Learn lots more about Franklinville by
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Death Records 1860-1894
Pardon T Jewell
Delos E Lyon
Searl and Storrs
Park Square and Fairs
Hotels and Inns
Brown Eagle Hotel
Businesses and Industry
West Park Square Drug Store
Churches and Buildings
The Miners Cabin
In the Public Trust
Mt Prospect Cemetery
This information came from the files of Joie Wilson, formerly the Franklinville Town
Historian and the section editor for Franklinville on the Cattaraugus County website.
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Mr. Perley was thus well prepared when in 1889 he bought of his
father the Franklinville Argus, and changed its name to The Chronicle.
Eventually there would be another name change when, in 1910, Charles
Perley purchased a local competing paper, the Journal, which had been in
business since 1888; having merged the papers, he henceforth conducted
the paper under the name of The Chronicle-Journal.
When Charles Perley printed the last edition of The
Chronicle-Journal to be published under his ownership, his final
editorial was a retrospective of his family's original arrival in
Franklinville. I was fortunate enough to find this clipping in the
Blount Library. It is quoted below because it gives a rather good
insight into what Franklinville was like in 1875.
The Chronicle-Journal, December 29, 1911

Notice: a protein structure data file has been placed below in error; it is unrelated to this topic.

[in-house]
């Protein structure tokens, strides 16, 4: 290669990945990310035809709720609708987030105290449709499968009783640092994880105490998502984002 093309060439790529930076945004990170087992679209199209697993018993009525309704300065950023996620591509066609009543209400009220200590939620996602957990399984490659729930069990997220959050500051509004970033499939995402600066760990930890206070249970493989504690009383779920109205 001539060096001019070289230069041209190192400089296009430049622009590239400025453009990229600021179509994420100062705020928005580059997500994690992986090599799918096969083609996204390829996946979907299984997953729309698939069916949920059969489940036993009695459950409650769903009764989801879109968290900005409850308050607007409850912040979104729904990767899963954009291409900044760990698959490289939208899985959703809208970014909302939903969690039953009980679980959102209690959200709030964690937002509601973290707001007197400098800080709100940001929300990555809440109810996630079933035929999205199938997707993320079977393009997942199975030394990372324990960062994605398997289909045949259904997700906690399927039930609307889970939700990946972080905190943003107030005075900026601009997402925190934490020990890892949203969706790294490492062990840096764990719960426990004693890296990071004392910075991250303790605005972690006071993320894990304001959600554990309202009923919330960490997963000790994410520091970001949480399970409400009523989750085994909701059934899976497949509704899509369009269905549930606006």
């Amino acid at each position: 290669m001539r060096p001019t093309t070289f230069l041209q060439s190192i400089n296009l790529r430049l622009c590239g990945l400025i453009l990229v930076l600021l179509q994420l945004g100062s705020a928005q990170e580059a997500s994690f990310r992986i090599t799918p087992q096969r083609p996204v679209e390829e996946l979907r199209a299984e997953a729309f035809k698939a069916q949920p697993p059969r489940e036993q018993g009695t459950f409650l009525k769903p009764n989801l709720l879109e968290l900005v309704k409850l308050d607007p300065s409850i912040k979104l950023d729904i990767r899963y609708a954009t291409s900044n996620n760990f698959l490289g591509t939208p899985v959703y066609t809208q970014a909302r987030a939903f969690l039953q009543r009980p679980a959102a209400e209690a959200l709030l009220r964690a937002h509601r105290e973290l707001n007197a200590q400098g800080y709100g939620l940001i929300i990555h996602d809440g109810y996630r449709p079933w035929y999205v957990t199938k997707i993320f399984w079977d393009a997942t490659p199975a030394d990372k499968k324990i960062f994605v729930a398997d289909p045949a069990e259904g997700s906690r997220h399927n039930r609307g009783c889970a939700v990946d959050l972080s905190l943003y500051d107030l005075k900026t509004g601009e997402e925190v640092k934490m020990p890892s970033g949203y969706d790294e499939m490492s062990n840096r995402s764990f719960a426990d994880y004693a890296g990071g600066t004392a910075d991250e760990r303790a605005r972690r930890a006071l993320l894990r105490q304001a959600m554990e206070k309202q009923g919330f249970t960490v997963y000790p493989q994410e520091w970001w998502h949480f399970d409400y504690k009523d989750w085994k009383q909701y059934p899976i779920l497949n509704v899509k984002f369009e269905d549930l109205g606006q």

"We came here 36 years ago. Franklinville at that time was a
pretty small town, but it was promising for hadn't the post office and
voting places been lately moved up from Cadiz, and wasn't the depot of
the new Buffalo & Washington railroad located here? There was still a
good deal to do to make it an attractive village, however it was much
better off than hundreds of villages we passed through on our way from
Columbus, Ohio where the family had previously lived.
recall our entry into Franklinville with a great deal of
vividness for a boy of nine years. Bony Deibler was at the depot and was
about the only sign of life when the train stopped. Father and Mother
Perley and five little Perleys clambered down the coach steps,lugging
baggage necessary for a family of that size on a pioneer trip.
Where Morgan Hall stands there was a vacant lot with the open cellar
marking the spot where the old Newton residence once stood.
Where the Chronicle-Journal now (1911) stands was VanDyke's Saw
Mill, and a little farther up the street was Dan Chapman's Shoe Shop."
In re his father: "He learned the printer's trade under his father
Samuel Perley at Erie, Pa., Samuel Perley being an associate of Horace
Geeley in the ownership of a paper published at Erie in the early part
of Greeley's career."
Joseph Crain, the new owner of The Chronicle-Journal was eligible
to teach in the schools of New York State and, by reason of credentials
received in 1911, to ascend to a District Superintendency in this state.
After several years of teaching, however, he had given it up in favor of
Before coming to Franklinville and buying The Chronicle-Journal,
Mr. Crain had served as reporter on the Boston, New York City and
Philadelphia newspapers. Following this he owned and operated the Afton,
N. Y. Enterprise for five years. January 1, 1912 he became proprietor of
In January of 1918 The Chronicle-Journal was sold to Gordon L. King
and Company. Gordon King was the youngest son of Dr. and Mrs. Clarence